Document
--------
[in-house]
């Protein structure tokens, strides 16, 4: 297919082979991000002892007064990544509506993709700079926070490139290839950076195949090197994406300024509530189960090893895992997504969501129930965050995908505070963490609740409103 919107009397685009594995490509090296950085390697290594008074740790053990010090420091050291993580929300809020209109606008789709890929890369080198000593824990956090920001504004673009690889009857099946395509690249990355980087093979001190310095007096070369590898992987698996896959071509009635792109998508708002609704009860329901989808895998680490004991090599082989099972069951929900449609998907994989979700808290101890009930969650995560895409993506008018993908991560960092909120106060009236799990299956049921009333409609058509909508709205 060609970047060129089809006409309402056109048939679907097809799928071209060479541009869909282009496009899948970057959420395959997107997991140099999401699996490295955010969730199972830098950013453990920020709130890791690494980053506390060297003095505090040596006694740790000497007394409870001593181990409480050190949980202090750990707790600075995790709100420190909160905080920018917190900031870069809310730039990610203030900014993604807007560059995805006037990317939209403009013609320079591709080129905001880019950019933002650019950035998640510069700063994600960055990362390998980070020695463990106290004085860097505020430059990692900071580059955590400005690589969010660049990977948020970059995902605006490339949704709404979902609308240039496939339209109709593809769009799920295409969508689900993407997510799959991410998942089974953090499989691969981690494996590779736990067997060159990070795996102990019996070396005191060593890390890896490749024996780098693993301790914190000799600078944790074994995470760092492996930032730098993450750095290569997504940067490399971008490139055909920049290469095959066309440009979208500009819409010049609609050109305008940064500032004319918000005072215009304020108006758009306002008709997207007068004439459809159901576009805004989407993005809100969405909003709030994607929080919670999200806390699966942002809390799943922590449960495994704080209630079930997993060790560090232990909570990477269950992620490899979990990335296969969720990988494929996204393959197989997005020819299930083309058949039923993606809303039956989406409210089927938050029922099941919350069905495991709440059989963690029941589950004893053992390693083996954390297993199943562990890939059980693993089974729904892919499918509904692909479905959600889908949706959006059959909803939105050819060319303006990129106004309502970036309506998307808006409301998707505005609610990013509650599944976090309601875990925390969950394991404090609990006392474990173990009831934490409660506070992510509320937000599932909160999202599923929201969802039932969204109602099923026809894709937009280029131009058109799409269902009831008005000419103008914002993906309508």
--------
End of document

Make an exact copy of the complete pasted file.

[in-house]
């Protein structure tokens, strides 16, 4: 297919082979991000002892007064990544509506993709700079926070490139290839950076195949090197994406300024509530189960090893895992997504969501129930965050995908505070963490609740409103 919107009397685009594995490509090296950085390697290594008074740790053990010090420091050291993580929300809020209109606008789709890929890369080198000593824990956090920001504004673009690889009857099946395509690249990355980087093979001190310095007096070369590898992987698996896959071509009635792109998508708002609704009860329901989808895998680490004991090599082989099972069951929900449609998907994989979700808290101890009930969650995560895409993506008018993908991560960092909120106060009236799990299956049921009333409609058509909508709205 060609970047060129089809006409309402056109048939679907097809799928071209060479541009869909282009496009899948970057959420395959997107997991140099999401699996490295955010969730199972830098950013453990920020709130890791690494980053506390060297003095505090040596006694740790000497007394409870001593181990409480050190949980202090750990707790600075995790709100420190909160905080920018917190900031870069809310730039990610203030900014993604807007560059995805006037990317939209403009013609320079591709080129905001880019950019933002650019950035998640510069700063994600960055990362390998980070020695463990106290004085860097505020430059990692900071580059955590400005690589969010660049990977948020970059995902605006490339949704709404979902609308240039496939339209109709593809769009799920295409969508689900993407997510799959991410998942089974953090499989691969981690494996590779736990067997060159990070795996102990019996070396005191060593890390890896490749024996780098693993301790914190000799600078944790074994995470760092492996930032730098993450750095290569997504940067490399971008490139055909920049290469095959066309440009979208500009819409010049609609050109305008940064500032004319918000005072215009304020108006758009306002008709997207007068004439459809159901576009805004989407993005809100969405909003709030994607929080919670999200806390699966942002809390799943922590449960495994704080209630079930997993060790560090232990909570990477269950992620490899979990990335296969969720990988494929996204393959197989997005020819299930083309058949039923993606809303039956989406409210089927938050029922099941919350069905495991709440059989963690029941589950004893053992390693083996954390297993199943562990890939059980693993089974729904892919499918509904692909479905959600889908949706959006059959909803939105050819060319303006990129106004309502970036309506998307808006409301998707505005609610990013509650599944976090309601875990925390969950394991404090609990006392474990173990009831934490409660506070992510509320937000599932909160999202599923929201969802039932969204109602099923026809894709937009280029131009058109799409269902009831008005000419103008914002993906309508």